Organized religion is easy to define as group participation in beliefs and rituals. There is usually a priest, a place, and a prayer (1). Spirituality is trickier. It is often defined in terms of its opposites: anti materialism, lack of concern with worldly success, out-of-body sensations, and weakening of the ego.

The decline of religion in developed countries offers a unique perspective on the religion-spirituality connection. What happens to spirituality as organized religion declines? Are regular churchgoers more spiritual to begin with?

Are Religious People More Spiritual or Less Spiritual?

Scholars distinguish between public religiosity and private piety. People who attend church regularly may not be very religious in private. They lack private spirituality.

One index of religious depth is ethical conduct. People who attend church frequently like to adopt a high moral tone but they do not always deliver in practice. Publicly religious people are not more ethical in their conduct and actually fall short in several areas according to research (2). They are more likely than atheists to cheat on exams, for example, possibly reflecting more fear of negative evaluations by others.

Another intriguing area of failure is sexual misconduct (1). Despite espousing family values, religious conservatives spend more on online pornography. Long before the Internet, in the 1970’s, religious conservatives were more interested in casual sex with other men in public restrooms (tearoom trade) reminiscent of the Larry Craig scandal.

Religious people are focused on whether a person follows rules laid down by others. As a consequence, they have an underdeveloped capacity for moral reasoning through which thoughtful individuals devise their own ethical rules and principles (2). So their moral reasoning may be in a state of arrested development - they simply defer to the rules.

If organized religion closes some doors in regard to ethical sophistication, religious people might also be less open to a broad range of spiritual experiences. One way of investigating this issue is to compare secular developed countries with more religious poorer nations.

What happens to spirituality in secular countries?

Some of the most developed countries are already predominantly secular. So what happens to spirituality in countries where the majority is no longer religious?

Religion/spirituality is arguably a basic trait found in everyone. Spiritual experiences have a neural basis, suggesting that the human brain was molded to facilitate religious experiences.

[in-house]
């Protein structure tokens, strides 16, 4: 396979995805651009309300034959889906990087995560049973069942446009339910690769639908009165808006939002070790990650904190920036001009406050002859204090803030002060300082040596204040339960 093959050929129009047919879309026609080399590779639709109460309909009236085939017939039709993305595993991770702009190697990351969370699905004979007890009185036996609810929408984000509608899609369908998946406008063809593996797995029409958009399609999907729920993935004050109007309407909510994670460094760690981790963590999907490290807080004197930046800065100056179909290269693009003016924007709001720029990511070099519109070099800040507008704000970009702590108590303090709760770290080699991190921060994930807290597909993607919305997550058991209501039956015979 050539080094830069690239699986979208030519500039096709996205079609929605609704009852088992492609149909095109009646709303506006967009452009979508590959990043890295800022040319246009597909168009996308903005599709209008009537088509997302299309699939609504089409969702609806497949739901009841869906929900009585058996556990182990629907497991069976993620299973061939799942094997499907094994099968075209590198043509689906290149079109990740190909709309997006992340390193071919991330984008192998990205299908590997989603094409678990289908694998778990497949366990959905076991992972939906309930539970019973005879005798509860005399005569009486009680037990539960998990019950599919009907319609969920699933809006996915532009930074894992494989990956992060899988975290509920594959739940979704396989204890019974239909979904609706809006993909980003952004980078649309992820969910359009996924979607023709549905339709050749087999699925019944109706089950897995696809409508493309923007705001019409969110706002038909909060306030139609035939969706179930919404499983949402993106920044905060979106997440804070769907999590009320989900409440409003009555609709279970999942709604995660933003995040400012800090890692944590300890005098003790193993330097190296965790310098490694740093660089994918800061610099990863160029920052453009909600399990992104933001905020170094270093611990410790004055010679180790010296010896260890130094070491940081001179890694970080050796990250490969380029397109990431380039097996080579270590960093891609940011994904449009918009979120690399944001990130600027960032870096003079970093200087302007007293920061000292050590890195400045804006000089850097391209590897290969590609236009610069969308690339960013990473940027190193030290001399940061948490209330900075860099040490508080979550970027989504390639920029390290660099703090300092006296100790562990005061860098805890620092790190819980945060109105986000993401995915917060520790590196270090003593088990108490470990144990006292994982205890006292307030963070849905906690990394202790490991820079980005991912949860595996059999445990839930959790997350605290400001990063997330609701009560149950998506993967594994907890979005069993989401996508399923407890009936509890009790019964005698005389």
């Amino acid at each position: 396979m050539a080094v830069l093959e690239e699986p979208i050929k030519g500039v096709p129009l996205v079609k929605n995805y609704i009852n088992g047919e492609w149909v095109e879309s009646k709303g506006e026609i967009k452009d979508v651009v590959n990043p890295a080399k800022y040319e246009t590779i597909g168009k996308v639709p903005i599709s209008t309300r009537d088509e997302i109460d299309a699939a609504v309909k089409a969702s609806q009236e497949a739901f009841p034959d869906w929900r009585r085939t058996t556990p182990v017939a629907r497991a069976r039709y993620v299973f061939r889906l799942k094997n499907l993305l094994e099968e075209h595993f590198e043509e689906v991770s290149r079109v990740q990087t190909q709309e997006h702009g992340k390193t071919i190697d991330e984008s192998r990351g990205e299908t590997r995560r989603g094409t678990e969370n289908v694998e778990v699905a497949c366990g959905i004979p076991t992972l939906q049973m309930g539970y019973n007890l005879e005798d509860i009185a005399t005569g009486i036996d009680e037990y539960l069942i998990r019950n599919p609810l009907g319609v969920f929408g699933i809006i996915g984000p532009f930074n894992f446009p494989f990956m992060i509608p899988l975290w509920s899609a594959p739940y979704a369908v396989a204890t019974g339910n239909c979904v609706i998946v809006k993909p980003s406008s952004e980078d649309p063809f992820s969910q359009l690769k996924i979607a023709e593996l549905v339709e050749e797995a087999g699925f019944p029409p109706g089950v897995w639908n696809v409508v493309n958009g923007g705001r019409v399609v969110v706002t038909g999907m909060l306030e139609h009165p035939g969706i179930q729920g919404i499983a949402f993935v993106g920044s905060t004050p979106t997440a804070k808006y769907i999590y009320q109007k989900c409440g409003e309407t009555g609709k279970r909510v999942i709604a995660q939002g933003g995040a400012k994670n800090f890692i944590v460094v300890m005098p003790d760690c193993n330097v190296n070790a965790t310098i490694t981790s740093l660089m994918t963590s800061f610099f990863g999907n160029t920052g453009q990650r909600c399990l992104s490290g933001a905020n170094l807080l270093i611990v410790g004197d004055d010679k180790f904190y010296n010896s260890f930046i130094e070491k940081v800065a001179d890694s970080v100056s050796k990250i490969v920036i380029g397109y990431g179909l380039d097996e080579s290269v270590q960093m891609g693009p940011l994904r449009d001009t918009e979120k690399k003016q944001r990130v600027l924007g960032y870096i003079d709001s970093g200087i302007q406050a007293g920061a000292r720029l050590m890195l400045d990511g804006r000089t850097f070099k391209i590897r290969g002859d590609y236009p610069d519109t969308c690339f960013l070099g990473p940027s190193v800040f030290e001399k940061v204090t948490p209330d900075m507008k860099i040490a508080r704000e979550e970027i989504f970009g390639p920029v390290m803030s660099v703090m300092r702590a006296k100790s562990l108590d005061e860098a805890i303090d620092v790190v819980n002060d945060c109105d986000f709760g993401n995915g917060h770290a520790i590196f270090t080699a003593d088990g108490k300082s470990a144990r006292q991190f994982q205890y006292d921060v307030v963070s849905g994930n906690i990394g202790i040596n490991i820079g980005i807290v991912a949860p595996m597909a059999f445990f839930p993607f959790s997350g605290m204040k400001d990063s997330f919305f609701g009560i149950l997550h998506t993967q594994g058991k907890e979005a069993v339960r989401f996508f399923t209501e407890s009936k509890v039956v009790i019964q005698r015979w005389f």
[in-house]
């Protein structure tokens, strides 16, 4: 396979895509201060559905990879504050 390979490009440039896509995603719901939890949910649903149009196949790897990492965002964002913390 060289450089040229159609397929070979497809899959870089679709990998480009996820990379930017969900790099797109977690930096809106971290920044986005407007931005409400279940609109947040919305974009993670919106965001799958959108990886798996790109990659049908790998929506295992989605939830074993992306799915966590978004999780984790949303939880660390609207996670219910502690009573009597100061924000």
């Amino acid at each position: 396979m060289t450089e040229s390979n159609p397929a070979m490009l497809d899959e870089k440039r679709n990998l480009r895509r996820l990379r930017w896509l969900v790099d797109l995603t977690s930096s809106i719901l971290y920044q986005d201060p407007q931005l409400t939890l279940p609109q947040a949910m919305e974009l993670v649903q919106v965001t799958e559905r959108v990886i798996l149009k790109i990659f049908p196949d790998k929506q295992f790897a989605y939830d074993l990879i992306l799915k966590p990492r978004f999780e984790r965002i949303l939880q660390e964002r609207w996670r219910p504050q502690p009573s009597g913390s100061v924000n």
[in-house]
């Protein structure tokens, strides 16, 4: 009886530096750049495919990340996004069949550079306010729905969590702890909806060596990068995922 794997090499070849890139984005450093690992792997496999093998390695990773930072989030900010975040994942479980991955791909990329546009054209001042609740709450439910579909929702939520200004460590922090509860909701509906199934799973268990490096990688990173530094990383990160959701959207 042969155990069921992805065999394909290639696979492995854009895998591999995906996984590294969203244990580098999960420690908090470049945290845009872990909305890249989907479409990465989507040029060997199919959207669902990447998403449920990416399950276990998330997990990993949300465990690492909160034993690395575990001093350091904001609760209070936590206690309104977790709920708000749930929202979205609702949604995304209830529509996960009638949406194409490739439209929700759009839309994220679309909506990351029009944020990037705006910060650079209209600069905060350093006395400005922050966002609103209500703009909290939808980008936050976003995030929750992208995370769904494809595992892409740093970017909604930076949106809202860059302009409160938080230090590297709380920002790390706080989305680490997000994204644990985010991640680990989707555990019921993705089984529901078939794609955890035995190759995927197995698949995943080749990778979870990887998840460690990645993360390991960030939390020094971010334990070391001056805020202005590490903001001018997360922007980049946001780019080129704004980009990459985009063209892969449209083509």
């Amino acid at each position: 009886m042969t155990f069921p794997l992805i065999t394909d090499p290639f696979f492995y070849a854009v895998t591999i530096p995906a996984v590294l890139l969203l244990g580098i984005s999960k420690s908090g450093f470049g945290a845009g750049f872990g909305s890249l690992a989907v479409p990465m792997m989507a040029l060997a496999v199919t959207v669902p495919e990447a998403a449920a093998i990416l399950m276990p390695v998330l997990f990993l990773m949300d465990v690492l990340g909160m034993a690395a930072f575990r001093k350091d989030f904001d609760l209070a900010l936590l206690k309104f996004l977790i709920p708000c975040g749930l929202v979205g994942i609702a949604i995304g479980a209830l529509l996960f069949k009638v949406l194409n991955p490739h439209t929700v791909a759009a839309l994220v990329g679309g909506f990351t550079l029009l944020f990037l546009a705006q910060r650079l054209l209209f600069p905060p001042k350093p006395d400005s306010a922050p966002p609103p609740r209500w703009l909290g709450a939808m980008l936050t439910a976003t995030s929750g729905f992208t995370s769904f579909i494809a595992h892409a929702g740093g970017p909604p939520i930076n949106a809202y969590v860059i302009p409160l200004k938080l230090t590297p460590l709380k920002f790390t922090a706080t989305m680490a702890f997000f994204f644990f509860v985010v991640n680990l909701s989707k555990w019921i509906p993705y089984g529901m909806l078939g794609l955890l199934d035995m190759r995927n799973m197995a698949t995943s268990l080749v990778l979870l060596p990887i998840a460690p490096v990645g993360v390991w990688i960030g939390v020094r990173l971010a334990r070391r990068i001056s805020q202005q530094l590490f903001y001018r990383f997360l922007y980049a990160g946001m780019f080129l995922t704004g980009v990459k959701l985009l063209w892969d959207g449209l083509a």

Although there is no single “God spot” in the brain, feelings of self-transcendence are associated with reduced activity in the right parietal lobe, a part of the brain cortex located a few inches above the right ear (3). Spiritual experiences use many different parts of the brain, however. So what do people in secular countries do with these brain functions after they abandon formal religion?

Analysis of secular countries suggests a clear, if surprising, answer. Although residents typically express a casual and condescending attitude towards organized religion, their interest in spiritual questions persists. Indeed, curiosity about topics such as the origin and meaning of life increases as does interest in world religions and practices such as yoga, tai chi, and transcendental meditation (4).

Interest in many different religious traditions may be symptomatic of secularization. The spiritually curious select from a menu of global beliefs and practices without being deeply committed to any of them.

Residents of secular countries, such as Sweden or Japan, express great interest in the supernatural, particularly in fiction and entertainment. Why do people in “godless” developed countries abandon formal religious beliefs yet willingly suspend their supernatural disbelief when it comes to novels, films, and soap operas? Such contemporary fiction is replete with supernatural elements such as vampires, ghosts, angels, witchcraft, and time-traveling aliens.

It may be that however much secularists reject religious beliefs, their evolved susceptibility to supernatural belief remains. Their spiritual propensity is just as strong but it is no longer focused on organized religion.


1. Barber, N. (2012). Why atheism will replace religion: The triumph of earthly pleasures over pie in the sky. E-book, available at:

2. Barber, N. (2004b). Kindness in a cruel world: The evolution of altruism. Amherst, NY: Prometheus.

3. Johnstone, B., Bodling, A., Cohen, D., Christ, S. E., & Wegrzyn, A. (2012). Right parietal lobe-related “selflessness” as the neuropsychological basis of spiritual transcendence. International Journal for the Psychology of Religion. accessed at on 5/30 2012.

4. Zuckerman, P. (2008). Society without God: What the least religious nations can tell us about contentment. New York: New York University Press.

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